Transfer of Salmonella Enteritidis to four types of surfaces after cleaning procedures and cross-contamination to tomatoes

Soares, Vanessa Mendonca; Pereira, Juliano Goncalves; Viana, Cibeli; Izidoro, Thiago Braga; Bersot, Luciano dos Santos; Pinto, José Paes de Almeida Nogueira
Fonte: Academic Press Ltd Elsevier B.V. Ltd Publicador: Academic Press Ltd Elsevier B.V. Ltd
Tipo: Artigo de Revista Científica Formato: 453-456
ENG
Relevância na Pesquisa
66.17%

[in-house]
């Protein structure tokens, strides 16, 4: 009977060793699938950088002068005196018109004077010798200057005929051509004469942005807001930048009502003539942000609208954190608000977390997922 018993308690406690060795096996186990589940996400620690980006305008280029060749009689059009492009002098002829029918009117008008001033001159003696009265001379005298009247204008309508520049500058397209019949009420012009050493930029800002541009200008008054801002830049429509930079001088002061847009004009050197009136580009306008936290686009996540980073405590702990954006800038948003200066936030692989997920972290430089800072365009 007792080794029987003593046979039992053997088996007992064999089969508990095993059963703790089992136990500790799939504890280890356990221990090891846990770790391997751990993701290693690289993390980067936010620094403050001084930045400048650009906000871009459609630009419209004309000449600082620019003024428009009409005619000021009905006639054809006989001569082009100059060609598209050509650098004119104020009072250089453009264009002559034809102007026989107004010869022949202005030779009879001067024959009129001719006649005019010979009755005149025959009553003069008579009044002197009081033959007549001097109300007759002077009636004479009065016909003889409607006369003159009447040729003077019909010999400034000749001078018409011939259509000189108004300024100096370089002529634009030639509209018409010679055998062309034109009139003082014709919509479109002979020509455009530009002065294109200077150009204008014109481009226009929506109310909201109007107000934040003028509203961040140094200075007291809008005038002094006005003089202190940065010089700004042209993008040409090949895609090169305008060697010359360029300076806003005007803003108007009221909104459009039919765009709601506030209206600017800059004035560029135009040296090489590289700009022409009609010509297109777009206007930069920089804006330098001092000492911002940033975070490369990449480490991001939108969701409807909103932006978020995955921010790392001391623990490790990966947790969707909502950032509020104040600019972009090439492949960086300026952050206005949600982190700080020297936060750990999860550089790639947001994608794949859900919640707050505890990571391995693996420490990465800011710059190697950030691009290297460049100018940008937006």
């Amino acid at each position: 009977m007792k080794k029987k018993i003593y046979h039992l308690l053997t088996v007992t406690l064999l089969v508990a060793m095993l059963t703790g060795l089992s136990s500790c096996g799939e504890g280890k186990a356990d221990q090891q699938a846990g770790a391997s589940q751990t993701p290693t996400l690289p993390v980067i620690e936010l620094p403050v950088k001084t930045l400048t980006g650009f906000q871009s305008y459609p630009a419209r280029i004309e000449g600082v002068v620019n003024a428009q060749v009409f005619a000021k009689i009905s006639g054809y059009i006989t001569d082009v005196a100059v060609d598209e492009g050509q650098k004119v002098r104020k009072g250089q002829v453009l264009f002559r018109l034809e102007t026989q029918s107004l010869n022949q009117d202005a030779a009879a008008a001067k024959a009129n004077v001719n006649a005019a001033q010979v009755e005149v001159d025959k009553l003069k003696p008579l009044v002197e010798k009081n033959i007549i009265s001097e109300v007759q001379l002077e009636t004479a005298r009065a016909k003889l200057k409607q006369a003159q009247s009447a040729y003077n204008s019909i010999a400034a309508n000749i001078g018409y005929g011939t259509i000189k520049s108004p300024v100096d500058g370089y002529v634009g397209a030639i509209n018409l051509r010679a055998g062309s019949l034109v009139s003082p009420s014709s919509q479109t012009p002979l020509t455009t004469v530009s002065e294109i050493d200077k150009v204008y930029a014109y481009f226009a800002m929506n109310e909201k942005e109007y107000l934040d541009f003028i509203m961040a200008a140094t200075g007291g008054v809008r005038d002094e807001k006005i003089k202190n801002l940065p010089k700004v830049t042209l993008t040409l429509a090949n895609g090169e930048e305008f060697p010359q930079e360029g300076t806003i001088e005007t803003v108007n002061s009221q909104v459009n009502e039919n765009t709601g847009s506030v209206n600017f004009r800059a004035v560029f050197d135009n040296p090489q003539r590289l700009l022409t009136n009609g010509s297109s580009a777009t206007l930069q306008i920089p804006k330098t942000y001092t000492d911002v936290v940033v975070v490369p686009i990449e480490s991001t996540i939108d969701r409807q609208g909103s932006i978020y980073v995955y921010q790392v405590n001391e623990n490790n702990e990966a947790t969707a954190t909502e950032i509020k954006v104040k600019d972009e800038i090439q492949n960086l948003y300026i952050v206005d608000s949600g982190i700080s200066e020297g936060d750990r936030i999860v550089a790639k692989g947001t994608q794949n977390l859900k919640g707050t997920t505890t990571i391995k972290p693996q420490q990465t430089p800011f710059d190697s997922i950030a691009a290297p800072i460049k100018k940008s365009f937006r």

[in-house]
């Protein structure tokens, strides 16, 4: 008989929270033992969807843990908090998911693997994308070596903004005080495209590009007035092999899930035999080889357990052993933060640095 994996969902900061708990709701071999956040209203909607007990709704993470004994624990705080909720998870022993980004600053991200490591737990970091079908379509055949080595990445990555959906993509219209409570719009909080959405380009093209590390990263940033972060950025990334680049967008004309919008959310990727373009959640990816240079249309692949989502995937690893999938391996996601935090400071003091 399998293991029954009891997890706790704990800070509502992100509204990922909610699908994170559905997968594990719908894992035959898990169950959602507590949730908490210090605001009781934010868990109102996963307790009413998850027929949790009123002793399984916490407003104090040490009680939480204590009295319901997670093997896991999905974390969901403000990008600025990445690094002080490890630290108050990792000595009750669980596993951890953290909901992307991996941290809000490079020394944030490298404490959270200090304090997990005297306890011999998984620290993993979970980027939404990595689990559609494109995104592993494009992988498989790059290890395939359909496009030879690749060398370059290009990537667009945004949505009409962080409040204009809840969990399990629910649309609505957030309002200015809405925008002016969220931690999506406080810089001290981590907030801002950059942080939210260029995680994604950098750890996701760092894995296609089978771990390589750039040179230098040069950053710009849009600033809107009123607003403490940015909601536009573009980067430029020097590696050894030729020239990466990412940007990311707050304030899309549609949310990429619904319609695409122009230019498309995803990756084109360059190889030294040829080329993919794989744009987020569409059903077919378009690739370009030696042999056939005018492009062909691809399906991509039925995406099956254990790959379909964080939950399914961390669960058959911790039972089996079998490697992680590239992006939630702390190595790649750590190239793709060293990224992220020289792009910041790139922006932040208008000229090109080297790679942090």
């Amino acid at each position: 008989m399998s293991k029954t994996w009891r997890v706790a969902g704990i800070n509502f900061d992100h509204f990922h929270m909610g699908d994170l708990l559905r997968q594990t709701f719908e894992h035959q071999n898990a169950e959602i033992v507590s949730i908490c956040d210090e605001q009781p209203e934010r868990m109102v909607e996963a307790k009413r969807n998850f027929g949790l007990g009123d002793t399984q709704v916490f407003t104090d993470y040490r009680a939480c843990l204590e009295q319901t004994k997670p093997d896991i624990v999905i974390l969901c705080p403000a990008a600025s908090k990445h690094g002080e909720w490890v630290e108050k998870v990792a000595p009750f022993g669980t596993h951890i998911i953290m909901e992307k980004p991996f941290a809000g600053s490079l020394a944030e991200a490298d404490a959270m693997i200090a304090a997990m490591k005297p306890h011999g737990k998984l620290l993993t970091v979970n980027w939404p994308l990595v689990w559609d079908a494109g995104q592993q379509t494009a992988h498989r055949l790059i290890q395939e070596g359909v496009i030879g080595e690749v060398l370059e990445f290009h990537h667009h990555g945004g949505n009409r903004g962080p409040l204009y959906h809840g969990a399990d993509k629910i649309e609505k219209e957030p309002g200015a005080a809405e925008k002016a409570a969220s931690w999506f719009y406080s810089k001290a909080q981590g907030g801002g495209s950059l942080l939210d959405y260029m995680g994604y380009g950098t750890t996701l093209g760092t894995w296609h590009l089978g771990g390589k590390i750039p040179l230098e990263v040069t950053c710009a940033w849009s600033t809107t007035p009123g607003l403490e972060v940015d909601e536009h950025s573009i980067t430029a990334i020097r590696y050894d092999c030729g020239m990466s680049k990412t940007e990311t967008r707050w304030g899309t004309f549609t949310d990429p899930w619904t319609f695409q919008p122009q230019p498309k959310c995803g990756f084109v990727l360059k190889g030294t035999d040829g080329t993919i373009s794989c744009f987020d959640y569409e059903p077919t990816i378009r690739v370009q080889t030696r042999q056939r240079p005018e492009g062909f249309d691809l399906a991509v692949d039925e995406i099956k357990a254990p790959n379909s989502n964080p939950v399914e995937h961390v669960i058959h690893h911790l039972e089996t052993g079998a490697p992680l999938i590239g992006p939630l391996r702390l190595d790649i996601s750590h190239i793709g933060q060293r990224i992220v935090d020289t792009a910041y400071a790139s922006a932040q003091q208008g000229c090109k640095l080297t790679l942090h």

The objectives of the present study were to evaluate the spread of Salmonella Enteritidis to different cutting boards (wood, triclosan-treated plastic, glass, and stainless steel) from contaminated poultry skin (5 log CFU/g) and then to tomatoes and to analyze the effect of different protocols used to clean these surfaces to control contamination. The following procedures were simulated: (1) no cleaning after handling contaminated poultry skin; (2) rinsing in running water; (3) cleaning with dish soap and mechanical scrubbing; and (4) cleaning with dish soap and mechanical scrubbing, followed by disinfection with hypochlorite. The pathogen was recovered from all surfaces following procedure 1, with counts ranging from 1.90 to 2.80 log, as well as from the tomatoes handled on it. Reduced numbers of S. Enteritidis were recovered using the other procedures, both from the surfaces and from the tomatoes. Counts were undetectable after procedure 4. From all surfaces evaluated, wood was the most difficult to clean, and stainless steel was the easiest. The use of hypochlorite as a disinfecting agent helped to reduce cross-contamination. (C) 2011 Elsevier Ltd. All rights reserved.